According to Amnesty International’s website, “Migrants from Bangladesh, India and Nepal working on the refurbishment of the showcase Khalifa Stadium and landscaping the surrounding gardens and sporting facilities known as the “Aspire Zone” are being exploited. Some are being subjected to forced labour. They can’t change jobs, they can’t leave the country and they often wait months to get paid. Meanwhile, FIFA (football’s global governing body), its sponsors and the construction companies involved are set to make massive financial gains from the tournament.”

FIFA president Gianni Infantino has promised to create a panel to ensure “decent working conditions” for laborers working on the stadium. However, the effectiveness of these measures against Qatar’s “Kafala” (sponsorship) system, which bonds the employee to the employer in an unequal relationship, is still in question.

The 2022 World Cup’s corporate sponsors include McDonalds, Budweiser, Hyundai, Adidas, Visa and Coca-Cola. In 2015, the Business & Human Rights Resource Centre contacted the companies with a list of questions regarding their FIFA sponsorship, human rights, and workers’ rights. None responded to the questions asked.

However, in a statement Adidas admitted “everyone recognizes that more needs to be done in a collective effort with all stakeholders involved.”

Coca-Cola said it was encouraging FIFA to respect human rights and that “We believe that through our partnership and continued involvement with FIFA we can help foster optimism and unity, while making a positive difference in the communities we serve. The Coca-Cola Company does not condone human rights abuses anywhere in the world.”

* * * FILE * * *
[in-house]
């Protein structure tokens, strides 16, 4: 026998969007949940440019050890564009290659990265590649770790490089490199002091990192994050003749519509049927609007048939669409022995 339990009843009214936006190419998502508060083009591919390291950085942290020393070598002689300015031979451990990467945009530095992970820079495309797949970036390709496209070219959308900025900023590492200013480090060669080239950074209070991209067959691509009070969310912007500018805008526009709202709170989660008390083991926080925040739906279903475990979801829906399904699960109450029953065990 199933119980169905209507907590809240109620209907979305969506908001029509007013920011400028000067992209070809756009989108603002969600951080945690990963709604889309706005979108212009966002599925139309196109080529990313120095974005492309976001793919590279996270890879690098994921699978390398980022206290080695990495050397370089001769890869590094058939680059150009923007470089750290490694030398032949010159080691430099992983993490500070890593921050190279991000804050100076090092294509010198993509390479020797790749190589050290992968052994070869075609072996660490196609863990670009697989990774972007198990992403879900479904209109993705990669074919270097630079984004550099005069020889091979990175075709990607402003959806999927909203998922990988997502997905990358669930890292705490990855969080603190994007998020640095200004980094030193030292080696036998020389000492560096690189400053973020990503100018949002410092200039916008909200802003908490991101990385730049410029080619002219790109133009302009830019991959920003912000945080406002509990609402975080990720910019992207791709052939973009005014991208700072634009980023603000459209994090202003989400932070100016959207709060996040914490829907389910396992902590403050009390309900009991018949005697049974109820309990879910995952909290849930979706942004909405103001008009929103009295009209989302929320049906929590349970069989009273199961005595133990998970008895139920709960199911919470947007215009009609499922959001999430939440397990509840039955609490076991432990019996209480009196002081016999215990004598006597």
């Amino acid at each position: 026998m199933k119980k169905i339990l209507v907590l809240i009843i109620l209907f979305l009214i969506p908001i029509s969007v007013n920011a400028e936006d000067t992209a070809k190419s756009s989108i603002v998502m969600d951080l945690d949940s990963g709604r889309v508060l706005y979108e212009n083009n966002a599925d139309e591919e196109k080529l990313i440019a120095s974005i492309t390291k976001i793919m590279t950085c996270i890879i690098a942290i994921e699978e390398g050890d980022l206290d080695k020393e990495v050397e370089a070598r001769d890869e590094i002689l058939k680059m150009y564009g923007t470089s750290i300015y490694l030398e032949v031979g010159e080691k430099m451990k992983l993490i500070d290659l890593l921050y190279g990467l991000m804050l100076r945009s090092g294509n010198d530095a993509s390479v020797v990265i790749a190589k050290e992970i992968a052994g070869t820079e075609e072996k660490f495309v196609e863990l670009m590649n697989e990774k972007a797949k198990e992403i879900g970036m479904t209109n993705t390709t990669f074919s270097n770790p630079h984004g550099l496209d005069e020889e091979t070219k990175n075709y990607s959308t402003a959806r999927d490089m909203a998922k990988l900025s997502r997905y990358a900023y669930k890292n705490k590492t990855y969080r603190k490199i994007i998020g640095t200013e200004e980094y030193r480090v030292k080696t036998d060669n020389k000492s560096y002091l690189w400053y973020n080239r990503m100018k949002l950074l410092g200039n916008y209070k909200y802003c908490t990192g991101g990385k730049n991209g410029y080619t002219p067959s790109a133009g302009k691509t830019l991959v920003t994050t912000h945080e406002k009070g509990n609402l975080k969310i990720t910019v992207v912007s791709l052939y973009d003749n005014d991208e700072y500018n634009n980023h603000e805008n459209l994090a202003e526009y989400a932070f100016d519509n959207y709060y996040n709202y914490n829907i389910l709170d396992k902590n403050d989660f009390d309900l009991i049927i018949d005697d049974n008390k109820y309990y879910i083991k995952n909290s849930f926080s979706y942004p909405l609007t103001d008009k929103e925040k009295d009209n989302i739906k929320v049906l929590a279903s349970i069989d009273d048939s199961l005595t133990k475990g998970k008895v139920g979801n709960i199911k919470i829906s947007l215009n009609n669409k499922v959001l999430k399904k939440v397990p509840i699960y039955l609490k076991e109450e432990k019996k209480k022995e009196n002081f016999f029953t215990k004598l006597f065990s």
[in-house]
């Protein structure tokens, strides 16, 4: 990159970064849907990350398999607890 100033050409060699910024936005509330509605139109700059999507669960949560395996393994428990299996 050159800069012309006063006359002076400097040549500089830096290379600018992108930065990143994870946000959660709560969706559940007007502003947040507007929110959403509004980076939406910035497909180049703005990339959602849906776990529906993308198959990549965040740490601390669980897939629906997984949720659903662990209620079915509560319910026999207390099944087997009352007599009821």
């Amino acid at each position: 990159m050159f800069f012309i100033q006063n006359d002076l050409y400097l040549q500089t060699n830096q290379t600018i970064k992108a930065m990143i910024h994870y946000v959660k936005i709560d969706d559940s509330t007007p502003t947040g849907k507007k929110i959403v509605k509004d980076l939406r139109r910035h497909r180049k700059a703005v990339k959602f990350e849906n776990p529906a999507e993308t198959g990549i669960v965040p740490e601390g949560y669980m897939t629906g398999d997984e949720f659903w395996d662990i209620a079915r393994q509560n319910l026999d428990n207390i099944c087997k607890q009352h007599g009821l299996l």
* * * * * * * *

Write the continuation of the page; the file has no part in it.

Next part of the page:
Adidas has a Human Rights Charter. Its website states, “The adidas Group recognises its corporate responsibility to respect human rights and the importance of showing that we are taking the necessary steps to fulfill this social obligation.

Adidas’ Policy on Forced Labour and Human Trafficking prohibits forced labor “in all company operations and in our global supply chain.”

This stance is bound to raise questions about why Adidas feels that sponsorship of the 2022 World Cup is appropriate. However McDonald’s sponsorship is perhaps less surprising. In 2013, police investigated McDonald’s for violation of labor laws in Brazil, following a 17-year-old’s complaint that she had not been paid in eight months. Belizean migrant workers in Canada claimed they were treated as slaves when the corporation forced them to share an expensive penthouse apartment then deducted huge amounts from their salaries to cover the rent.

The multinationals’ involvement has been satirized with the creation of “anti-logos” criticizing their support for human rights abuses. This questioning of why these sponsors have not pulled their funding is likely to carry on as human rights abuses continue to be perpetrated in the building of World Cup projects.

Underage Sex Workers- victims of trafficking or child protection policy?



Sex work law in the UK is complicated. Though it’s not fully criminalised as in most of the US, it is illegal for sex workers to share accommodation (“brothel-keeping”) even though this would improve sex workers’ safety. Soliciting and kerb-crawling are also illegal. One of the prostitution laws is that while the age of consent is 16 across the UK’s four nations, it is illegal for someone under 18 to do sex work.

Now, this used to fairly simple because all it meant was that escort agencies wouldn’t hire 16 and 17 year olds. Any teen who wanted to do sex work could do so on their own terms, and although there was always the risk that they could be deemed as “outwith parental control” if it was discovered by social services, on the whole there wasn’t a lot anyone could do about it. (I’m not saying that some young people’s lives weren’t turned upside down, or that they or their clients weren’t charged with soliciting, procuring or other offences- just that compared to the present day there was much less of a legal framework for detecting and interfering with young sex workers or prosecuting their clients).